The Oscars this year celebrated nostalgia and the overall quality was poor. Far more interesting was the attempt in a recent issue of Cineaste to raise discussion of ‘The Prospects for Political Cinema Today’. You’ll note that the cover of Vol XXXVII No 1 (December 2011) features A Separation, probably the best film on the Oscars list, coming from a country where making a film still seems like a political act. Nick’s recent postings remind us how rare it is to find films with political aspirations.
Cineaste‘s symposium rounds up the thoughts of 14 filmmakers with a variety of perspectives on what makes a political film. In his introduction to these responses British film studies academic John Hill, one of the UK’s leading writers on social realist cinema, offers some reasons why now is a good time to revisit the concept of political cinema. He suggests that recent political action in response to economic crises in the West and political crises in the Arab world in particular have seen the growing importance of the impact of ‘social media technologies’ and new types of political action which were inconceivable before the era of digital media. He then wonders what an ‘old medium’ like the cinema still has to offer.
We don’t have space here to summarise all 14 contributions and you can buy the issue concerned direct from Cineaste. Cineaste posed four questions to the filmmakers (as well as asking for any personal insights):
1. What do you understand by the idea of a political – or ‘politically oppositional’ – cinema in the current economic and political climate?
2. What specific role does political cinema have in an era of social media and instant communication?
3. What aesthetic models of political cinema do you believe are most relevant today? Which styles work best to engage an audience? What’s the difference between documentary and fiction in terms of political effectivity?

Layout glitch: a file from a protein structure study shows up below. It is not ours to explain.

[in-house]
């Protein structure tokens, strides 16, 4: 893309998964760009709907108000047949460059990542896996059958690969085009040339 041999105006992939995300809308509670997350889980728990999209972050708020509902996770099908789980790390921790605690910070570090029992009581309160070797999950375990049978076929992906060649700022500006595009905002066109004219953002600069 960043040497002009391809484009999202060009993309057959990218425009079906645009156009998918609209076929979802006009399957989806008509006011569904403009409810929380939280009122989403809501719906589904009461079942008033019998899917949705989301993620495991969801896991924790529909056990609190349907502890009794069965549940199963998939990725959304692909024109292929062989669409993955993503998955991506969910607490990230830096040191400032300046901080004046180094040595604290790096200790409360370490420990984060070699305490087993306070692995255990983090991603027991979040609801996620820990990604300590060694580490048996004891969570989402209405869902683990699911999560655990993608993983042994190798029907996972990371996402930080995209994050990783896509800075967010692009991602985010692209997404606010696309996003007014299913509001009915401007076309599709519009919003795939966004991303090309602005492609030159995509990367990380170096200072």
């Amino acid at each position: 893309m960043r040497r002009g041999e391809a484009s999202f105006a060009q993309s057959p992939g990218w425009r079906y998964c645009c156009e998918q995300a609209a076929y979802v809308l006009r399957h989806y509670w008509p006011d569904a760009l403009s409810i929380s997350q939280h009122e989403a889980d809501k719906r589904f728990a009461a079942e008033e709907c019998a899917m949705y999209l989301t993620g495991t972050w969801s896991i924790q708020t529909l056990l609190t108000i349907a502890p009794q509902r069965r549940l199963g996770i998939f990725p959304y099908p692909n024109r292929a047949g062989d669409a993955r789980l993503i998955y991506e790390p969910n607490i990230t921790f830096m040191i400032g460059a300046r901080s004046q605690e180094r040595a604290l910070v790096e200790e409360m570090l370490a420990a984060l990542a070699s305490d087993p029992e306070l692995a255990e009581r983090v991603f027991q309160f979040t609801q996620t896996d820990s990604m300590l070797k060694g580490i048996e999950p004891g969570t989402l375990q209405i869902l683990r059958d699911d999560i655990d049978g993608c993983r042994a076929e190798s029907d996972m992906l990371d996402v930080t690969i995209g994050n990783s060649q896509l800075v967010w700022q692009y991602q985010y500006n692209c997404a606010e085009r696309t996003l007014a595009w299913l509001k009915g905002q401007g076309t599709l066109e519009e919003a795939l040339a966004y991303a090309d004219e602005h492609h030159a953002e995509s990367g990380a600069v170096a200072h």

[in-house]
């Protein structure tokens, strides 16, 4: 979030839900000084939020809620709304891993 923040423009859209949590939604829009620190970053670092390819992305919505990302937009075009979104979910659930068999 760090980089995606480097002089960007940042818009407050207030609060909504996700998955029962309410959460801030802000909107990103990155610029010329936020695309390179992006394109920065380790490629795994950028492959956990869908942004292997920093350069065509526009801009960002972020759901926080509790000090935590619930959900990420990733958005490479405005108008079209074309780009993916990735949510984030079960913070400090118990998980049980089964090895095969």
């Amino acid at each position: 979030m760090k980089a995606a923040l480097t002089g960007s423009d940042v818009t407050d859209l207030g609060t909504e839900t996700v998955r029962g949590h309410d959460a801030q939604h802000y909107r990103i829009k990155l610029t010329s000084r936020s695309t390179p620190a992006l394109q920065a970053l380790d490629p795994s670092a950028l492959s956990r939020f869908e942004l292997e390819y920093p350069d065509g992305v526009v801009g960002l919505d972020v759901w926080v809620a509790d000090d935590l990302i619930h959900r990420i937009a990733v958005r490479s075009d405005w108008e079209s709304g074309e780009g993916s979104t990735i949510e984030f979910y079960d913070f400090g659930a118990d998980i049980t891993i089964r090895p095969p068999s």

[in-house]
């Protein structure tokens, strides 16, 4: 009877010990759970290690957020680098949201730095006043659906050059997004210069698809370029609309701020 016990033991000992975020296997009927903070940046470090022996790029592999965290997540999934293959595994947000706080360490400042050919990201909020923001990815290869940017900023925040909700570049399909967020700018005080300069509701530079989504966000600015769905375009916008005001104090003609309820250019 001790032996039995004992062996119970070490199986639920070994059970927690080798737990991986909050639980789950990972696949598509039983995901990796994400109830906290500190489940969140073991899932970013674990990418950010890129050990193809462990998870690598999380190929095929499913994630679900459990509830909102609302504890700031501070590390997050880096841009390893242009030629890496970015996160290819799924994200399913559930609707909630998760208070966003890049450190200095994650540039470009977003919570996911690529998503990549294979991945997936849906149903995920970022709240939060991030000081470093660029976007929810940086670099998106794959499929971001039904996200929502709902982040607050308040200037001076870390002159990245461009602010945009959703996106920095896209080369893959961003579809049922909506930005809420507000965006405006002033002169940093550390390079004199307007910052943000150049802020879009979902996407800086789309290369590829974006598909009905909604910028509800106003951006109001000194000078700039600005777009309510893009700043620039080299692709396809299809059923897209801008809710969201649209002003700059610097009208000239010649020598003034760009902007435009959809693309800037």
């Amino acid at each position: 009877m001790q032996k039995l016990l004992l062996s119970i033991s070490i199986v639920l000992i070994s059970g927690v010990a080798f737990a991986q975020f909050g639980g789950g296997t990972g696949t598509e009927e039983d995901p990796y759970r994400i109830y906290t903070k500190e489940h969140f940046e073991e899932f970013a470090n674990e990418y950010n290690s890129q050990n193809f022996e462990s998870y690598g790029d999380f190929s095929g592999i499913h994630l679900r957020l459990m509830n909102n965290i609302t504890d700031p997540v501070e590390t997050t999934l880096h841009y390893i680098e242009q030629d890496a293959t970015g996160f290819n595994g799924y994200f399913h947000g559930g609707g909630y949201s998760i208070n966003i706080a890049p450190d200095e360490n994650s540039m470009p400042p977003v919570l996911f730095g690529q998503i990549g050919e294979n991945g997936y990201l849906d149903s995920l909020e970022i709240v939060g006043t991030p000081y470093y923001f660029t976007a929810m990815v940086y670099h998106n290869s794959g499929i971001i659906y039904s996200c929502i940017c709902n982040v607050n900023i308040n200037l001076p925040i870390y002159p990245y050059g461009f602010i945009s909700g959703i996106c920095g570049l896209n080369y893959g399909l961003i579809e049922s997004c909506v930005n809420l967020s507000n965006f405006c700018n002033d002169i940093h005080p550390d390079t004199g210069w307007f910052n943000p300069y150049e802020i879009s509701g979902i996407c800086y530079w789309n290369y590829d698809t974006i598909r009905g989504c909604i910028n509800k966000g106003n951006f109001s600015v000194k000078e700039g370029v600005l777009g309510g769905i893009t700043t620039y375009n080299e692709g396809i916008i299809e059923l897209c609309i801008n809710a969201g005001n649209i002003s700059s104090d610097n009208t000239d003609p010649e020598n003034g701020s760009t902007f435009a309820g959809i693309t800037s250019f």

4. What are the main political and economic obstacles to making political films or getting them adequately distributed?
In response to Q2, Costa-Gavras said: “Film needs time and space in order to be thought out and created. Instantaneousness the enemy of film’s thoughtfulness.” Amos Gitai refers to the “image rebellions expressed through social media” as being “almost in the midst of a Jean-Luc Godard wet dream. The image is becoming a very powerful vehicle of change. It’s not really cinema – they’re raw images, crude images. It’s not a coherent discourse, not articulated. It’s just images.” Gianni Amelio concludes on the same question: “Film must, above all, find in the new means of communication a stimulus to renew itself, without losing its own nature”. Kelly Reichardt ponders why there are so few Hollywood films referencing the economic downturn and she suggests that we should look back not at the 1960s and 1970s but at the 1950s: “Can you imagine Bigger Than Life getting made today?” (We commented on Nick Ray’s work in our review of We Need to Talk About Kevin.) John Sayles says that the biggest problem in getting his movies to a general audience is not their ‘political’ content but their complexity. He suggests that in mainstream cinema the place to find political comment is buried in fantasy movies like Iron Man where the audience is “free to attend to it or just let it slide past with the reassurance that this is ‘just a movie’.”
There are some good points here (and plenty more in the other contributions) so I’d like to invite our contributors to pursue some of them and discuss the four questions, perhaps selecting specific films as case studies? Contributions and comments please!